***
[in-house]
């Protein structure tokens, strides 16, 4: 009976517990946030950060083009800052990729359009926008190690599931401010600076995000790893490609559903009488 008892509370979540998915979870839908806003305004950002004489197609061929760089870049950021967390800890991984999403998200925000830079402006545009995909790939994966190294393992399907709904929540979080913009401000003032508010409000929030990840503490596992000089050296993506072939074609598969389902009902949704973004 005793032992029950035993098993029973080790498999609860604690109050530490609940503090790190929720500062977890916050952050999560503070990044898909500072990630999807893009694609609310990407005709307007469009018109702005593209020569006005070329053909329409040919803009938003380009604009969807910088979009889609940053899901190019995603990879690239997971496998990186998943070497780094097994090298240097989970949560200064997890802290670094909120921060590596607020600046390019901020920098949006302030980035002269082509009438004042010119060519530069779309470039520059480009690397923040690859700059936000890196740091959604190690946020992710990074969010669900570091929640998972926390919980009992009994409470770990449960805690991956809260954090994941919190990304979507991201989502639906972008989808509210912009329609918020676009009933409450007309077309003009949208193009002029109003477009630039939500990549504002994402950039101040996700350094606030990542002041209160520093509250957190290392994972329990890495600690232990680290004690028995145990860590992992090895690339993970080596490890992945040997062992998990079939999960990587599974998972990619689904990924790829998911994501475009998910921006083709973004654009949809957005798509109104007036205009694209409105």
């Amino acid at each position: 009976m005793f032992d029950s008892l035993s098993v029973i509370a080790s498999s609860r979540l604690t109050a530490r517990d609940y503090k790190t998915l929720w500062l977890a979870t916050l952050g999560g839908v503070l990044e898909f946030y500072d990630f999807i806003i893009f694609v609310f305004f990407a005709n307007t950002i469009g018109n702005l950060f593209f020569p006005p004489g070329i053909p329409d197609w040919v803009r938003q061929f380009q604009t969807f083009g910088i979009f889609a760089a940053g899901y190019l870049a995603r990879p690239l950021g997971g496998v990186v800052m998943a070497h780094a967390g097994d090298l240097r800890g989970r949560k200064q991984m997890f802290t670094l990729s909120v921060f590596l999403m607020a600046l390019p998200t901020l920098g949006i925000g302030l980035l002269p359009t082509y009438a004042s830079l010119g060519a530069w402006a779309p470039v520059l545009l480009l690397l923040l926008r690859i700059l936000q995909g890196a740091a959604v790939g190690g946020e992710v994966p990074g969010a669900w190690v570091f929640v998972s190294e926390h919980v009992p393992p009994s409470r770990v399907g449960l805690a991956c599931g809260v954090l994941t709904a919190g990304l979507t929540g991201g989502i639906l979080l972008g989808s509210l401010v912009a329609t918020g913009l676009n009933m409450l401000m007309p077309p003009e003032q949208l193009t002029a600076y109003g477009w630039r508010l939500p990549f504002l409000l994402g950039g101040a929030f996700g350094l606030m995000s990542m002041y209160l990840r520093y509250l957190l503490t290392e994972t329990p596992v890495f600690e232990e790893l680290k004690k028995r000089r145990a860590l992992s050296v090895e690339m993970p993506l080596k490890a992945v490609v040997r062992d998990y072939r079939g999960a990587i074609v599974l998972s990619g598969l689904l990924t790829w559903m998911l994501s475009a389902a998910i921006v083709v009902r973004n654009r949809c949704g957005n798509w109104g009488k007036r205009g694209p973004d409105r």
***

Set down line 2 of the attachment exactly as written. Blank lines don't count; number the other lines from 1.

């Protein structure tokens, strides 16, 4: 009976517990946030950060083009800052990729359009926008190690599931401010600076995000790893490609559903009488 008892509370979540998915979870839908806003305004950002004489197609061929760089870049950021967390800890991984999403998200925000830079402006545009995909790939994966190294393992399907709904929540979080913009401000003032508010409000929030990840503490596992000089050296993506072939074609598969389902009902949704973004 005793032992029950035993098993029973080790498999609860604690109050530490609940503090790190929720500062977890916050952050999560503070990044898909500072990630999807893009694609609310990407005709307007469009018109702005593209020569006005070329053909329409040919803009938003380009604009969807910088979009889609940053899901190019995603990879690239997971496998990186998943070497780094097994090298240097989970949560200064997890802290670094909120921060590596607020600046390019901020920098949006302030980035002269082509009438004042010119060519530069779309470039520059480009690397923040690859700059936000890196740091959604190690946020992710990074969010669900570091929640998972926390919980009992009994409470770990449960805690991956809260954090994941919190990304979507991201989502639906972008989808509210912009329609918020676009009933409450007309077309003009949208193009002029109003477009630039939500990549504002994402950039101040996700350094606030990542002041209160520093509250957190290392994972329990890495600690232990680290004690028995145990860590992992090895690339993970080596490890992945040997062992998990079939999960990587599974998972990619689904990924790829998911994501475009998910921006083709973004654009949809957005798509109104007036205009694209409105």